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California woman claims ConServe drew funds continuously without consent

By Robbie Hargett | Dec 14, 2015


LOS ANGELES (Legal Newsline) – A California woman is suing a student loans servicer over claims it charged her on a continuous basis without her consent.

Nikki Giavasis, individually and for all others similarly situated, filed a class action lawsuit Dec. 7 in the U.S. District Court for the Central District of California against Continental Service Group, doing business as ConServe, alleging violations of the Electronic Funds Transfer Act.

In 2014, the suit states, ConServe began contacting Giavasis in an attempt to collect a consumer debt from her. The parties agreed on Oct. 8, 2014, that Giavasis would pay ConServe $5 per month.

On Feb. 4, the suit claims, ConServe withdrew $2,503.25 from Giavasis' account via auto debit.

However, there was no written or electronic authorization between the two parties that allowed recurring or automatic payments, according to the suit.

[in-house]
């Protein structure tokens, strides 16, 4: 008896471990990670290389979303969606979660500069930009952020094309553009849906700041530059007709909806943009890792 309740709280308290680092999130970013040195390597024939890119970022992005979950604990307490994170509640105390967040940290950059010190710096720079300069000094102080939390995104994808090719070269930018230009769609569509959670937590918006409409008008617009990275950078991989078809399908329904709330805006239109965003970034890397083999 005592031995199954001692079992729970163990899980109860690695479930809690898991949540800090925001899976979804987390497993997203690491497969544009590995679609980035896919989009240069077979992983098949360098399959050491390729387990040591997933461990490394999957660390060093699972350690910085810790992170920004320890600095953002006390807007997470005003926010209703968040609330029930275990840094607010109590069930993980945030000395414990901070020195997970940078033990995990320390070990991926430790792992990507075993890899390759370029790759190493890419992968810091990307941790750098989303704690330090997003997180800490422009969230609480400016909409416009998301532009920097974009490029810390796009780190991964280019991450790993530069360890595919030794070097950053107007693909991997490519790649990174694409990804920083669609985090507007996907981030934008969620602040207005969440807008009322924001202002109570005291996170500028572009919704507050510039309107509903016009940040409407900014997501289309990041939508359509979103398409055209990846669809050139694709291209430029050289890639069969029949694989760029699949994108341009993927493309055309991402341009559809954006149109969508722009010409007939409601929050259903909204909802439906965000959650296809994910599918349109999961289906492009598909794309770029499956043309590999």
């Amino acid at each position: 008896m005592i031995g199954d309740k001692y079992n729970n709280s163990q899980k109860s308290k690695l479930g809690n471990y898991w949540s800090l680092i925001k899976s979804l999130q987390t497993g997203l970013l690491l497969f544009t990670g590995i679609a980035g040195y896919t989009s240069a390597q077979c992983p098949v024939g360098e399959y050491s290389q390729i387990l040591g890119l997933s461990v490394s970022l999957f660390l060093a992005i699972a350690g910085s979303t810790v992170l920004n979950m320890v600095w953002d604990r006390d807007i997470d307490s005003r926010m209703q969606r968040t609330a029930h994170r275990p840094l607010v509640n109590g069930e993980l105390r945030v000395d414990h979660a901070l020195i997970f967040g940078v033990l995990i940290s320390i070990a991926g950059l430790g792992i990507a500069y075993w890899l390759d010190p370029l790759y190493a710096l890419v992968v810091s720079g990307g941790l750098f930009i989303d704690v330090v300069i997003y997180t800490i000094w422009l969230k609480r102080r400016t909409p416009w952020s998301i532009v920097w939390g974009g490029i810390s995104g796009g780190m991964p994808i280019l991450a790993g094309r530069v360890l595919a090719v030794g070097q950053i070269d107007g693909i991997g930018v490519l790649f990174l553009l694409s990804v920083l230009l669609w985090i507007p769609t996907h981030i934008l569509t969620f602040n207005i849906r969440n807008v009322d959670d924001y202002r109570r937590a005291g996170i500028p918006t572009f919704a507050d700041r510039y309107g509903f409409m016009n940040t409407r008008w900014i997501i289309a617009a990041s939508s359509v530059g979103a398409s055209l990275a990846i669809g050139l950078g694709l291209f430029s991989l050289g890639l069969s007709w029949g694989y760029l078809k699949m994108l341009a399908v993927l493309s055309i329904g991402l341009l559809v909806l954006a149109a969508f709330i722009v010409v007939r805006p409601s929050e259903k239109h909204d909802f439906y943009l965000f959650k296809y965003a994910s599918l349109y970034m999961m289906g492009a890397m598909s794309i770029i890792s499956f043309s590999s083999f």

Still, Giavasis has had or continues to have unauthorized amounts electronically drawn from her personal checking account, placing her in jeopardy of incurring overdraft penalties and fees with her bank and risking adverse entries on her credit report and financial history.

Giavasis and others in the class seek statutory damages of $1,000 per class member, actual damages, interest, and attorney fees and costs. They are represented by attorneys Todd M. Friedman and Adrian R. Bacon of the Law Offices of Todd M. Friedman in Beverly Hills.

U.S. District Court for the Central District of California Case number 2:15-CV-09426-BRO-PLA

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Organizations in this Story

Law Offices of Todd M. Friedman PCContinental Service Group